Based on kernel version 4.7.2. Page generated on 2016-08-22 22:48 EST.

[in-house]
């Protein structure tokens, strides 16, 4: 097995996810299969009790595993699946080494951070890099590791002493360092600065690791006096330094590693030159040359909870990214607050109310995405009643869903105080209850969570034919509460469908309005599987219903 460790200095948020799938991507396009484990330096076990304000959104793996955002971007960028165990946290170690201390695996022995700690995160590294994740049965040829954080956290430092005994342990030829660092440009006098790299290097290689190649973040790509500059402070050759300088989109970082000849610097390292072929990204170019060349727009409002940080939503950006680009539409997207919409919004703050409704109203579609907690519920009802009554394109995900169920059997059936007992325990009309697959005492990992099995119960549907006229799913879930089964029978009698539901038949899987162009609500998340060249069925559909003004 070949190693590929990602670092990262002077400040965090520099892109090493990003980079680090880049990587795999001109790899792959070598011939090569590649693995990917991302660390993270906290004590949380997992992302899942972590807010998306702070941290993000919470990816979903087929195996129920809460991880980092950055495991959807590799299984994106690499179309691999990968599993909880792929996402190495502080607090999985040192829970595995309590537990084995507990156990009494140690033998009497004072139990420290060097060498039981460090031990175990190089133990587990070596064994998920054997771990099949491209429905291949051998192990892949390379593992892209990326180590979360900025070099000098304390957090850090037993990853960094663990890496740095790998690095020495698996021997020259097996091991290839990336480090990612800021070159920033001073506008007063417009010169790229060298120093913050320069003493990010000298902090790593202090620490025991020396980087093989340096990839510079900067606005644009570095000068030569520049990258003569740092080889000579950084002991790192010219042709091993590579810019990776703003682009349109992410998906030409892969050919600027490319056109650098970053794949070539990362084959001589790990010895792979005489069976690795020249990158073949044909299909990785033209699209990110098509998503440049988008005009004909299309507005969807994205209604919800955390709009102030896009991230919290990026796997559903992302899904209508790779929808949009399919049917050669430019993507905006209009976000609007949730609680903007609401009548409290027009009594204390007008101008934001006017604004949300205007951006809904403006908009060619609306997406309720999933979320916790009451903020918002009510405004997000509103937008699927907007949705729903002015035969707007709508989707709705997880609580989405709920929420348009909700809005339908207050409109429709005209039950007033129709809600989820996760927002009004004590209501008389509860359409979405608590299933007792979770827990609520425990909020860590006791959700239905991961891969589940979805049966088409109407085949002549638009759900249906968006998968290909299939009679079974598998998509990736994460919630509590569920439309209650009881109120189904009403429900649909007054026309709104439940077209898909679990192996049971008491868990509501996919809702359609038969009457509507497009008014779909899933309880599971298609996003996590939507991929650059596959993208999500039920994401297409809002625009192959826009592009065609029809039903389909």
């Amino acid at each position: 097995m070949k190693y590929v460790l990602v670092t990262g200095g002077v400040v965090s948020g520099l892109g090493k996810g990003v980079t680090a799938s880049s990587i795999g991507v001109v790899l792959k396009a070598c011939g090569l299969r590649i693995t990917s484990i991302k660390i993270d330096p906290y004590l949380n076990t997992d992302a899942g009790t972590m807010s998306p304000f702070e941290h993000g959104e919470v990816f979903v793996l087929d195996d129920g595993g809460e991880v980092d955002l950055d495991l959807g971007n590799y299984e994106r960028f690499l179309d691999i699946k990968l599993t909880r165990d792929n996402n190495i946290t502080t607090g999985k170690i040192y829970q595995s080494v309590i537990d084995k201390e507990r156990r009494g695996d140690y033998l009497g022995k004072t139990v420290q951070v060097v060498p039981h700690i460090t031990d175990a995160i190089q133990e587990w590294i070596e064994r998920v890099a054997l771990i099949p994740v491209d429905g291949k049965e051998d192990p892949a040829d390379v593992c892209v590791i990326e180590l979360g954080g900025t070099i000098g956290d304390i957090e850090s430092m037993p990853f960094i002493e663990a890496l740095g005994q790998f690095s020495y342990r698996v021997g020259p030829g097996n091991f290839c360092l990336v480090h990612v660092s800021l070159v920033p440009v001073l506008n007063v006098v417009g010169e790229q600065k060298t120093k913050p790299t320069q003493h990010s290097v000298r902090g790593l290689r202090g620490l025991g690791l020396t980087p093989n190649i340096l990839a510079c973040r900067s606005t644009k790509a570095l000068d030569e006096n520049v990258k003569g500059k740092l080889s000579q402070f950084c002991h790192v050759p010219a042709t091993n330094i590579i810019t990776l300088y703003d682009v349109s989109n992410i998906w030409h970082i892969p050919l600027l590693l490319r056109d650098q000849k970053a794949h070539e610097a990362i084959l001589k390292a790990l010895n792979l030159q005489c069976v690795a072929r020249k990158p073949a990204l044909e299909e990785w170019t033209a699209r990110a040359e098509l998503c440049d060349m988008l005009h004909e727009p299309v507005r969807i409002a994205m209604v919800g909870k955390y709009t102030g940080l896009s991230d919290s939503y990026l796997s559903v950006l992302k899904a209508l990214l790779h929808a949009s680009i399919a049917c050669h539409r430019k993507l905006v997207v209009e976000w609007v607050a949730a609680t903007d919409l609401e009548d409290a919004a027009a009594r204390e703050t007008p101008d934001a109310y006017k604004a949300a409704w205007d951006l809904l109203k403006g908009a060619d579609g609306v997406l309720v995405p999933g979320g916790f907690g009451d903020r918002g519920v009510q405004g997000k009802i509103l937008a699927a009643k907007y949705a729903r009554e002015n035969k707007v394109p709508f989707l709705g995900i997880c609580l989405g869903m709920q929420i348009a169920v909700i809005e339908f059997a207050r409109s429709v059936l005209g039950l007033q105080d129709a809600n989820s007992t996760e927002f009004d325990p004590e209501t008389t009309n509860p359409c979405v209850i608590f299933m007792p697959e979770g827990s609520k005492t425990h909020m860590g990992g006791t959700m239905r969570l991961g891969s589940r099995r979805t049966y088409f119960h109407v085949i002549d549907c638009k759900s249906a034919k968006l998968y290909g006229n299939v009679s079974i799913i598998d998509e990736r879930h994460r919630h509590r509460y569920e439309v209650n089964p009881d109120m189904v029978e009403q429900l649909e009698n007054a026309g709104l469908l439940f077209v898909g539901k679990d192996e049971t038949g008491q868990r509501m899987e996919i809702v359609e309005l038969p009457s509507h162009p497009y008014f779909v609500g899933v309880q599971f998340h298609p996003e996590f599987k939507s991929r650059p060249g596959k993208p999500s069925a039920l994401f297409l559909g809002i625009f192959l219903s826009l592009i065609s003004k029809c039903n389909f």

1 ALSA SoC Layer 2 ============== 3 4 The overall project goal of the ALSA System on Chip (ASoC) layer is to 5 provide better ALSA support for embedded system-on-chip processors (e.g. 6 pxa2xx, au1x00, iMX, etc) and portable audio codecs. Prior to the ASoC 7 subsystem there was some support in the kernel for SoC audio, however it 8 had some limitations:- 9 10 * Codec drivers were often tightly coupled to the underlying SoC 11 CPU. This is not ideal and leads to code duplication - for example, 12 Linux had different wm8731 drivers for 4 different SoC platforms. 13 14 * There was no standard method to signal user initiated audio events (e.g. 15 Headphone/Mic insertion, Headphone/Mic detection after an insertion 16 event). These are quite common events on portable devices and often require 17 machine specific code to re-route audio, enable amps, etc., after such an 18 event. 19 20 * Drivers tended to power up the entire codec when playing (or 21 recording) audio. This is fine for a PC, but tends to waste a lot of 22 power on portable devices. There was also no support for saving 23 power via changing codec oversampling rates, bias currents, etc. 24 25 26 ASoC Design 27 =========== 28 29 The ASoC layer is designed to address these issues and provide the following 30 features :- 31 32 * Codec independence. Allows reuse of codec drivers on other platforms 33 and machines. 34 35 * Easy I2S/PCM audio interface setup between codec and SoC. Each SoC 36 interface and codec registers its audio interface capabilities with the 37 core and are subsequently matched and configured when the application 38 hardware parameters are known. 39 40 * Dynamic Audio Power Management (DAPM). DAPM automatically sets the codec to 41 its minimum power state at all times. This includes powering up/down 42 internal power blocks depending on the internal codec audio routing and any 43 active streams. 44 45 * Pop and click reduction. Pops and clicks can be reduced by powering the 46 codec up/down in the correct sequence (including using digital mute). ASoC 47 signals the codec when to change power states. 48 49 * Machine specific controls: Allow machines to add controls to the sound card 50 (e.g. volume control for speaker amplifier). 51 52 To achieve all this, ASoC basically splits an embedded audio system into 53 multiple re-usable component drivers :- 54 55 * Codec class drivers: The codec class driver is platform independent and 56 contains audio controls, audio interface capabilities, codec DAPM 57 definition and codec IO functions. This class extends to BT, FM and MODEM 58 ICs if required. Codec class drivers should be generic code that can run 59 on any architecture and machine. 60 61 * Platform class drivers: The platform class driver includes the audio DMA 62 engine driver, digital audio interface (DAI) drivers (e.g. I2S, AC97, PCM) 63 and any audio DSP drivers for that platform. 64 65 * Machine class driver: The machine driver class acts as the glue that 66 describes and binds the other component drivers together to form an ALSA 67 "sound card device". It handles any machine specific controls and 68 machine level audio events (e.g. turning on an amp at start of playback). 69 70 71 Documentation 72 ============= 73 74 The documentation is spilt into the following sections:- 75 76 overview.txt: This file. 77 78 codec.txt: Codec driver internals. 79 80 DAI.txt: Description of Digital Audio Interface standards and how to configure 81 a DAI within your codec and CPU DAI drivers. 82 83 dapm.txt: Dynamic Audio Power Management 84 85 platform.txt: Platform audio DMA and DAI. 86 87 machine.txt: Machine driver internals. 88 89 pop_clicks.txt: How to minimise audio artifacts. 90 91 clocking.txt: ASoC clocking for best power performance. 92 93 jack.txt: ASoC jack detection. 94 95 DPCM.txt: Dynamic PCM - Describes DPCM with DSP examples.